The Balinese Calendar of Mathematical Madness
The basic idea of a calendar is pretty simple: days follow the Earth's rotation, months follow the moon's cycle, and years follow the Earth's path around the sun. It all lines up in a nice, uncomplicated progression: Thor's Day leads to Freya's Day leads to Saturn's Day leads to Sun's Day, just the way Cthulhu intended. What more could you ask for?
Lars Zahner Photography/Photos.com
Decades based on fingers, months matching your menses? Got that, too!
Well, if you live in Bali or Java in Indonesia, apparently you can ask for a lot, and receive even more than you can handle. Their calendar is what chaos theorists masturbate to. Here's what a single calendar day looks like:
Is that math up in the corner?
Each and every day in the traditional Balinese Pawukon calendar is the result of a ridiculously convoluted mathematical process. Instead of a simple week cycle of seven days, the Pawukon runs 10 different week cycles, all at the same time. The length of these weeks can be anywhere from one to 10 days, and they constantly overlap each other, because fuck your concept of time. The closest thing Pawukon has to a year is a period that lasts for 420 days, which is divided into two Pawukon cycles.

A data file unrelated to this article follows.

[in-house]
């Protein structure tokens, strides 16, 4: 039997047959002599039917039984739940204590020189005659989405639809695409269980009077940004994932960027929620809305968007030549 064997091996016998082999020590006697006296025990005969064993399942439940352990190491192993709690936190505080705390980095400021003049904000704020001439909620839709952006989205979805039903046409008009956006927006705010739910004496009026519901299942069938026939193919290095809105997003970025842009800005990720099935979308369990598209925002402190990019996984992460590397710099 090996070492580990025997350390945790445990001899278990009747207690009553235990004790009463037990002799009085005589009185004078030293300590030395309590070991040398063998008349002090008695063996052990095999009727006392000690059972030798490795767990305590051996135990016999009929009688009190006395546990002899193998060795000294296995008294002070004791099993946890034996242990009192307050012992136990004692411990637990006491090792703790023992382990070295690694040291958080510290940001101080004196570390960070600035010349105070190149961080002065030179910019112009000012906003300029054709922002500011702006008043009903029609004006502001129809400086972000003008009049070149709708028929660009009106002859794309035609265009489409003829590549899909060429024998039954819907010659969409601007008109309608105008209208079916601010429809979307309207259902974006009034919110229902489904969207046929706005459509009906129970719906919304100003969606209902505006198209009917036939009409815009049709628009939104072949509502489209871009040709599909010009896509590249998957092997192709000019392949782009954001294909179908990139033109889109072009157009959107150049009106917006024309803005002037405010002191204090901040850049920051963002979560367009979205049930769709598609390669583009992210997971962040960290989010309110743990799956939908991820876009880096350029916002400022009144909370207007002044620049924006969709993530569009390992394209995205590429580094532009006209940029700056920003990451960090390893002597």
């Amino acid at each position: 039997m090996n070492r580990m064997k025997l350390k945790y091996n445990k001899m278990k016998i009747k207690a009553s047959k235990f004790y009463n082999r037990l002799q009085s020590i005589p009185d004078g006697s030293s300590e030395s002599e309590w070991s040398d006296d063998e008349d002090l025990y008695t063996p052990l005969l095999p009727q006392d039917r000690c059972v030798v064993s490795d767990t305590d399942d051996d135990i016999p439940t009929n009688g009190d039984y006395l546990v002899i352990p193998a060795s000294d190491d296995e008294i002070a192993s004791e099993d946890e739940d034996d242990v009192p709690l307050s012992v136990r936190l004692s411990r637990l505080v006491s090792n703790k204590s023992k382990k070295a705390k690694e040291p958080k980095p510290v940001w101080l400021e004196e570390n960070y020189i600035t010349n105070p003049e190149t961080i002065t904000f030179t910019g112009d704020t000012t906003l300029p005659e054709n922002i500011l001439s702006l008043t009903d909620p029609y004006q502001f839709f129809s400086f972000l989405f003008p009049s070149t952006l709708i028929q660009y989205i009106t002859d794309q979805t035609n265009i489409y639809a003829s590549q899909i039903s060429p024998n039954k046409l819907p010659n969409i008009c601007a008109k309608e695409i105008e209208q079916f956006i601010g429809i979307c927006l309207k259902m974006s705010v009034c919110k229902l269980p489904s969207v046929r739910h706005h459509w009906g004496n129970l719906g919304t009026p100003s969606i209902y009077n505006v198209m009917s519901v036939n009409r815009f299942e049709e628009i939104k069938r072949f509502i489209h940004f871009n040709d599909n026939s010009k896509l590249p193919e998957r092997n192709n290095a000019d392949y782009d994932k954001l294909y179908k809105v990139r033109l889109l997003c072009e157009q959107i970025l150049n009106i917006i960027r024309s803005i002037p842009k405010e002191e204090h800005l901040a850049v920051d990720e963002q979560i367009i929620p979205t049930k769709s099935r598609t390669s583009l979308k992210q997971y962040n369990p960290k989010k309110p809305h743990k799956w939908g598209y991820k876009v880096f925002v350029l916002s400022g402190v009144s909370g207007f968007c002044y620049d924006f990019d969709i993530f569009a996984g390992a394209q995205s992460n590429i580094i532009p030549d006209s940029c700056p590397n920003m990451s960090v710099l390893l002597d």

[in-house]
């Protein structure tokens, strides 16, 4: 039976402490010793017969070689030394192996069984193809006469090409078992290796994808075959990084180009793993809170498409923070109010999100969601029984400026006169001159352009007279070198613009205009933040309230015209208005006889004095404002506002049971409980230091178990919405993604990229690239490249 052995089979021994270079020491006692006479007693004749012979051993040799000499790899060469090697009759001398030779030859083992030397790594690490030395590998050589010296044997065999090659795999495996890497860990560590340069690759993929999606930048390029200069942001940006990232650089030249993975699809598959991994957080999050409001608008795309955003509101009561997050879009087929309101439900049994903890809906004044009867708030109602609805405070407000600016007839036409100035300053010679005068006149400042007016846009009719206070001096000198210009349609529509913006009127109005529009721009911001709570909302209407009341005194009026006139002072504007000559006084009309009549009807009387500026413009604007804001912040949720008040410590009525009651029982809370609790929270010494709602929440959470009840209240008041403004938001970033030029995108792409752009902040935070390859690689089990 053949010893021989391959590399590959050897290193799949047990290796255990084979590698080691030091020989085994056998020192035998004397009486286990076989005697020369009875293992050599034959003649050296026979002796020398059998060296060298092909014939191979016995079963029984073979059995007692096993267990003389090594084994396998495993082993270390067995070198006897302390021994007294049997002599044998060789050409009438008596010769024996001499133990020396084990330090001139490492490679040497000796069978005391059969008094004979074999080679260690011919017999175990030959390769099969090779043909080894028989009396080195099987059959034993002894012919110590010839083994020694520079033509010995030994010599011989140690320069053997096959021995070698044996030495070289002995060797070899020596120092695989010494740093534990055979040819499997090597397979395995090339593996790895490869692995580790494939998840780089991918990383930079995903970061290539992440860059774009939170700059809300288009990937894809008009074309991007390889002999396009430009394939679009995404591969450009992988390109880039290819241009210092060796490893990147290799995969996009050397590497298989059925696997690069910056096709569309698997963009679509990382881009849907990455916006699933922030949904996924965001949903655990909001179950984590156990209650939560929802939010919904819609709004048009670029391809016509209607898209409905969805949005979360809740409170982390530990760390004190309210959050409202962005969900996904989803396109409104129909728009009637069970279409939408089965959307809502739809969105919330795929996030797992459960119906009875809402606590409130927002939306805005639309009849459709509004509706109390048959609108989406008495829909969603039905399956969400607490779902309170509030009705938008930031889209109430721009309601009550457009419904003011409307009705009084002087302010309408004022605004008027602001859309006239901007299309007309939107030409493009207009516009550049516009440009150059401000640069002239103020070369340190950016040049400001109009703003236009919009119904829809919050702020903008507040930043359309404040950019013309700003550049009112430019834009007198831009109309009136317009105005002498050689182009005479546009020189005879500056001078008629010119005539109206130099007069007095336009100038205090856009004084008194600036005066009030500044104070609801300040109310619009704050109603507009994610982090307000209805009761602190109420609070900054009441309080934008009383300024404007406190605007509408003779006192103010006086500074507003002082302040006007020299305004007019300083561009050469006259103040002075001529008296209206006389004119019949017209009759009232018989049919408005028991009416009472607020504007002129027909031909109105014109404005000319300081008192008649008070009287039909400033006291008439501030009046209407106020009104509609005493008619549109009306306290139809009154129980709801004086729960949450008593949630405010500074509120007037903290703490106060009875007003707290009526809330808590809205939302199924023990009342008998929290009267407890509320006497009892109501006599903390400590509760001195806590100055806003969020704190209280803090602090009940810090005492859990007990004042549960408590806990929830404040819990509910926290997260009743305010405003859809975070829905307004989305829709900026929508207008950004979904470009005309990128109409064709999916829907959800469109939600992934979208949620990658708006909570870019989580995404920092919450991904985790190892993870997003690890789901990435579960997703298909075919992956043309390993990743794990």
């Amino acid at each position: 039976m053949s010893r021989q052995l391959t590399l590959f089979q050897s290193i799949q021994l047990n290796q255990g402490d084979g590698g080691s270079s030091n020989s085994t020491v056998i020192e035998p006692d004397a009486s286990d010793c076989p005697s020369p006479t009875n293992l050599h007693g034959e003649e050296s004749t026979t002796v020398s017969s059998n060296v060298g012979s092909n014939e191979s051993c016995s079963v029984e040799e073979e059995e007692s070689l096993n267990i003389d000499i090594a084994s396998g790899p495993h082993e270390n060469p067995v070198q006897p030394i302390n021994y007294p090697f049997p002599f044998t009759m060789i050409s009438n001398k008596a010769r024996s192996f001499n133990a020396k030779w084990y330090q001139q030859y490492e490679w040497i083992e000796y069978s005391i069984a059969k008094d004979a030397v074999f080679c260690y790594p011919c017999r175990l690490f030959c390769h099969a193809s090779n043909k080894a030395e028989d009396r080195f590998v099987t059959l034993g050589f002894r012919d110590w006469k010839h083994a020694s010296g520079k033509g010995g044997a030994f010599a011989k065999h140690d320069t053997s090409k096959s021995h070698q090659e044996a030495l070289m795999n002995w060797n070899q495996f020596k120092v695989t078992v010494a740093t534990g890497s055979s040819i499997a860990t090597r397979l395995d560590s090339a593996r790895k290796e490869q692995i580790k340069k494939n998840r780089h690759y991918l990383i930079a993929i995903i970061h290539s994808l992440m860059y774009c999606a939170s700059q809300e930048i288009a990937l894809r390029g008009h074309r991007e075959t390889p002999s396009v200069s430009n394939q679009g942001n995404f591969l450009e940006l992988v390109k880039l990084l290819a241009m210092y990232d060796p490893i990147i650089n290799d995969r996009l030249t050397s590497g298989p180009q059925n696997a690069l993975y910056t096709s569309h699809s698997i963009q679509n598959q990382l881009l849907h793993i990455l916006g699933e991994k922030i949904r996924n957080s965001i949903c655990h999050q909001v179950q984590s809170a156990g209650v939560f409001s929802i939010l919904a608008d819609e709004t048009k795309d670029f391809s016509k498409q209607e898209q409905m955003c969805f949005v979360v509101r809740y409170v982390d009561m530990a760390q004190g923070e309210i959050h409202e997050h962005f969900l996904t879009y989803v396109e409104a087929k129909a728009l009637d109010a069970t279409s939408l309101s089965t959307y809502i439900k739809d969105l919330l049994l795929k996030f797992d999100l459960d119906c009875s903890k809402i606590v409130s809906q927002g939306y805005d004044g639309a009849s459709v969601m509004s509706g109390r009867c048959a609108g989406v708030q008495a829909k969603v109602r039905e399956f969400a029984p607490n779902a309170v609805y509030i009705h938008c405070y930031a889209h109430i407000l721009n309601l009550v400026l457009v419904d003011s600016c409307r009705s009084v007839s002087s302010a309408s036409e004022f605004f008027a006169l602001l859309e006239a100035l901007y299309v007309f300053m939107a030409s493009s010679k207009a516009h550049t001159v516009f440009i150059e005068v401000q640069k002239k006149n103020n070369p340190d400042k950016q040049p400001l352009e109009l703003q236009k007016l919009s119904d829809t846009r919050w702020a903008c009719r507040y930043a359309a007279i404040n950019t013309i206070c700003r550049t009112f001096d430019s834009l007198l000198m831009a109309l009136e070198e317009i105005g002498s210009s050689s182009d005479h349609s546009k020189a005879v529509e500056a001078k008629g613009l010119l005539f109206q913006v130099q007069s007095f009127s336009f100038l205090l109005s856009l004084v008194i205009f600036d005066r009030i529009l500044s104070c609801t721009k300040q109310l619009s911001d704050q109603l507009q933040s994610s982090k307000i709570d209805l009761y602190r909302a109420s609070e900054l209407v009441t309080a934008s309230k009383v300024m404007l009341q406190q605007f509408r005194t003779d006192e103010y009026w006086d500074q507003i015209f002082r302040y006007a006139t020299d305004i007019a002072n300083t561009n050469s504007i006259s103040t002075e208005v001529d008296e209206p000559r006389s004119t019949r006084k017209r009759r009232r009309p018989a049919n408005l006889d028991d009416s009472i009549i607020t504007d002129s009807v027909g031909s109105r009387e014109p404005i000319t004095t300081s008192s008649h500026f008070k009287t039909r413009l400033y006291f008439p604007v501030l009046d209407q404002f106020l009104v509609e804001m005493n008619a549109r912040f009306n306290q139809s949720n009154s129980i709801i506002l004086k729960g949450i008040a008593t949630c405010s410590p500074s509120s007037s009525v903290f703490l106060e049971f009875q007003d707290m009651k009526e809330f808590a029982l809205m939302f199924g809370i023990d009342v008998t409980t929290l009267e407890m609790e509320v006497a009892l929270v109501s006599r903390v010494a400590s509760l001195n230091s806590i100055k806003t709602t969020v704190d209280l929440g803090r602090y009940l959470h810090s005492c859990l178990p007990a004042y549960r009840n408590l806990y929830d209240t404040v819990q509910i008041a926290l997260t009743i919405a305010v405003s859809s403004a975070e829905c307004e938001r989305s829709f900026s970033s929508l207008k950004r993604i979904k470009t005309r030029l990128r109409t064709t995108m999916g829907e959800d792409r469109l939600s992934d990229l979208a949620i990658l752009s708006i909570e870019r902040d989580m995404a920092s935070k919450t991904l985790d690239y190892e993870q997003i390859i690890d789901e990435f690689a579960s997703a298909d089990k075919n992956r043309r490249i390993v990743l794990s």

To recap: Every 420-day year consists of two 210-day Pawukon cycles with 10 different week systems running at the same time, and each day has up to 10 different names. Oh, and every day is also a week all by itself, except when it's not. This is, of course, defined by complex math equations.
John Moore/Getty Images News/Getty Images
Clearly, days in a year weren't the only 420 involved in the design of this thing.